The MSCI Asia Pacific Index advanced for a fifth straight trading day in Tokyo, reaching 118.79, the highest in about seven weeks.

Singapore’s purchasing managers’ index may show a slower pace of growth for the manufacturing industry last month, economists said in a Bloomberg survey.

In Europe, Spain may say registered unemployment fell for a third month in June, according to a Bloomberg survey. Construction in the U.K. probably expanded at a slower pace last month, while the European Union’s statistics office is forecast to say euro-area producer-price inflation slowed in May, surveys showed.

U.S. Factories

A U.S. Commerce Department report is forecast by economists to show factory orders rose for the first time in three months in May.

Australia’s mining boom, rate differentials and the opportunity to bet on Chinese growth has driven a 45 percent appreciation in Australia’s currency since Jan. 1, 2009. The so-called Aussie advanced 5.2 percent in June, the biggest monthly increase since October.

The sustained strength of the local dollar has helped douse consumer prices. A private gauge of Australian inflation released this week dropped in June on weaker fuel and furniture prices, signaling little cost pressure on consumers in the second quarter.

Stevens today said the central bank’s inflation outlook hasn’t changed, even with the July 1 introduction of a tax on pollution emissions that will boost prices. “Maintaining low inflation over the longer term will, however, require growth in domestic costs to slow as the effects of the earlier exchange rate appreciation wane,” he said.

Job Growth

Australia unexpectedly added 38,900 workers in May, and annual economic growth of 4.3 percent in the first quarter was the fastest pace since 2007, government reports showed since the RBA’s June 5 meeting.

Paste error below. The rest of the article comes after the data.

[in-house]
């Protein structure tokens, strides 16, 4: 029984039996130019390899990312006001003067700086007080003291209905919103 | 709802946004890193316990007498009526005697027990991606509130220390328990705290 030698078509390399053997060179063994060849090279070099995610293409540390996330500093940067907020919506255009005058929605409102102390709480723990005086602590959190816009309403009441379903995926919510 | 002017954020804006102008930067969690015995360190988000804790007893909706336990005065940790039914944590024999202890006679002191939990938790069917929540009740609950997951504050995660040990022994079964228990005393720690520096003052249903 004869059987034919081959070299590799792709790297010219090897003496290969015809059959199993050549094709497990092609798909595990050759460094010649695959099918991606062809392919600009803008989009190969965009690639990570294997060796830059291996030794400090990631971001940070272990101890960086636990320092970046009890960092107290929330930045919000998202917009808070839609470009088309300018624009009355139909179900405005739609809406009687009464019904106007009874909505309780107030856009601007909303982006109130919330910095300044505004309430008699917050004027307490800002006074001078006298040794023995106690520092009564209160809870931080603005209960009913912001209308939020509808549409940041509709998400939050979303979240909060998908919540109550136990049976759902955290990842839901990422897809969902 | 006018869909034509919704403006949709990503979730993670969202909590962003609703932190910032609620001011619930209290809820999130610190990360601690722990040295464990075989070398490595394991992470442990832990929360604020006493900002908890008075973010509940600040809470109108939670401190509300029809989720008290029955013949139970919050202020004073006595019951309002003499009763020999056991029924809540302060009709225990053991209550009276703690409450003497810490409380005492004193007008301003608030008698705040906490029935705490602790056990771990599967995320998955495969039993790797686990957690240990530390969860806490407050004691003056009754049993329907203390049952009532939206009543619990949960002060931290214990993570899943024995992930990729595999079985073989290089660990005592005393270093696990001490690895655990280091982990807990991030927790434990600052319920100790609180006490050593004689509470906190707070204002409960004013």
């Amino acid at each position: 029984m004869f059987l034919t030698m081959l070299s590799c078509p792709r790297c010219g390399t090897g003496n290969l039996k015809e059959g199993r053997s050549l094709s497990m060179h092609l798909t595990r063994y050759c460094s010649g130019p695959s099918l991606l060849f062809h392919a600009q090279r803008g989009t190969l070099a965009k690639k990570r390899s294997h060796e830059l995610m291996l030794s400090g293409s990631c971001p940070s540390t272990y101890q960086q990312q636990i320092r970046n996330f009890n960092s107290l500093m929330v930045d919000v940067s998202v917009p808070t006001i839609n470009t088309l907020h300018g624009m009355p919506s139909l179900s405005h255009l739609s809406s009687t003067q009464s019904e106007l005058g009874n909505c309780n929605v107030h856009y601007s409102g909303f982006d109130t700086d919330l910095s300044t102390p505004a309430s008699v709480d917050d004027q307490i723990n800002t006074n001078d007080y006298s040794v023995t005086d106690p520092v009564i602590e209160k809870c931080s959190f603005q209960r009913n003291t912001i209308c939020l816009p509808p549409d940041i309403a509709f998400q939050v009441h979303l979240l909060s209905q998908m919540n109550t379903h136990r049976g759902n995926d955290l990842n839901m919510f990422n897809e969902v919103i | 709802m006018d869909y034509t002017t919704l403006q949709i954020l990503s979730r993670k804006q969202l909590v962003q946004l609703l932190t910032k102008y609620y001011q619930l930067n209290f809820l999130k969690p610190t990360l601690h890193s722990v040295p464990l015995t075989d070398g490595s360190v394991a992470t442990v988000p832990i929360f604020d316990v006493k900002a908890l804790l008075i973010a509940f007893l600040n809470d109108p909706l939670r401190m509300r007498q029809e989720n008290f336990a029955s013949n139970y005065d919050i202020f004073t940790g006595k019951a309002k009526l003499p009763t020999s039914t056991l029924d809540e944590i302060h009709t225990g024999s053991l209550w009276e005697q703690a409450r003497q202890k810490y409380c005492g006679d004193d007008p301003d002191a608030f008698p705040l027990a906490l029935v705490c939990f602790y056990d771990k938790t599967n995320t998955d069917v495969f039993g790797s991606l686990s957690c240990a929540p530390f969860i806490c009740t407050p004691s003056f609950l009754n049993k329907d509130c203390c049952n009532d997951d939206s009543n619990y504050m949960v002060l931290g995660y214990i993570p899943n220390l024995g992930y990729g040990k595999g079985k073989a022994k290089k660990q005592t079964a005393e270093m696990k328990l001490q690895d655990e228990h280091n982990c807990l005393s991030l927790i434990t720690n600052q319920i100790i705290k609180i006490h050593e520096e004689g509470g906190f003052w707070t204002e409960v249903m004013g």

“Interest rates for borrowers have declined, to be a little below their medium-term averages,” Stevens said today. “Business credit has increased more strongly in recent months, though credit growth remains modest overall.”

Earlier today, the Australian Bureau of Statistics said building approvals in May jumped 27.3 percent from the previous month, the biggest monthly gain on record.

Stevens said today the housing market “remains subdued.”

Other data in the past month showed Australia posted monthly trade deficits from January through April, consumer confidence near the lowest level of the year and a manufacturing industry in a fourth month of contraction.

The RBA has cut the cash rate four times in the past eight months -- by 25 basis points at successive meetings in November and December, by 50 points on May 1 and by another 25 points last month.

European Union leaders ushered in the strongest rally in the single currency and in Spanish bonds this year after agreeing at their June 28-29 summit to loosen bailout rules, lay the foundations for a banking union and break the link between sovereign and banking debt through the direct recapitalization of lenders.